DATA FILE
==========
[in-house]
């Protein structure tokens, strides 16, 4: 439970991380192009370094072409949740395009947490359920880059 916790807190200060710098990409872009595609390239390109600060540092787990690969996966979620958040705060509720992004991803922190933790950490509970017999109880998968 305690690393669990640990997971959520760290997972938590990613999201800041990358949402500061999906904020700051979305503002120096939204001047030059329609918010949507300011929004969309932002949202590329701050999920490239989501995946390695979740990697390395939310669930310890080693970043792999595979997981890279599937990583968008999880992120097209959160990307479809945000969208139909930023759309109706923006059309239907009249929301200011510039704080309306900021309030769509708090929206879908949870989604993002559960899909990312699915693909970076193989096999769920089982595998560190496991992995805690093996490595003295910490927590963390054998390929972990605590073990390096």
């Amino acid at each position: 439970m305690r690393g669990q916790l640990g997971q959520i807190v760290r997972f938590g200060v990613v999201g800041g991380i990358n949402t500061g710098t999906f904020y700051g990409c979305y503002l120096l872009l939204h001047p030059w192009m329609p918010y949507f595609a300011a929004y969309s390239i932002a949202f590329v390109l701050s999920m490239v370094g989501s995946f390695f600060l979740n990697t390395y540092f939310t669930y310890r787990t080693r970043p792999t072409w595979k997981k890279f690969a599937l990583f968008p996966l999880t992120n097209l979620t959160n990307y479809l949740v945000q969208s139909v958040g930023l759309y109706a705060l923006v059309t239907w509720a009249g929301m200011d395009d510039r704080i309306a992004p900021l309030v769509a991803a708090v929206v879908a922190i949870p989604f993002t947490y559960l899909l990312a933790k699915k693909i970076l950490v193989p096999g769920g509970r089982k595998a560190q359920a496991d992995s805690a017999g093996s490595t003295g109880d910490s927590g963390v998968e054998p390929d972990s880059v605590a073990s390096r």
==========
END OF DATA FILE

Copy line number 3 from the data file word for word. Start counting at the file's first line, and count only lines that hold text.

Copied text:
């Amino acid at each position: 439970m305690r690393g669990q916790l640990g997971q959520i807190v760290r997972f938590g200060v990613v999201g800041g991380i990358n949402t500061g710098t999906f904020y700051g990409c979305y503002l120096l872009l939204h001047p030059w192009m329609p918010y949507f595609a300011a929004y969309s390239i932002a949202f590329v390109l701050s999920m490239v370094g989501s995946f390695f600060l979740n990697t390395y540092f939310t669930y310890r787990t080693r970043p792999t072409w595979k997981k890279f690969a599937l990583f968008p996966l999880t992120n097209l979620t959160n990307y479809l949740v945000q969208s139909v958040g930023l759309y109706a705060l923006v059309t239907w509720a009249g929301m200011d395009d510039r704080i309306a992004p900021l309030v769509a991803a708090v929206v879908a922190i949870p989604f993002t947490y559960l899909l990312a933790k699915k693909i970076l950490v193989p096999g769920g509970r089982k595998a560190q359920a496991d992995s805690a017999g093996s490595t003295g109880d910490s927590g963390v998968e054998p390929d972990s880059v605590a073990s390096r």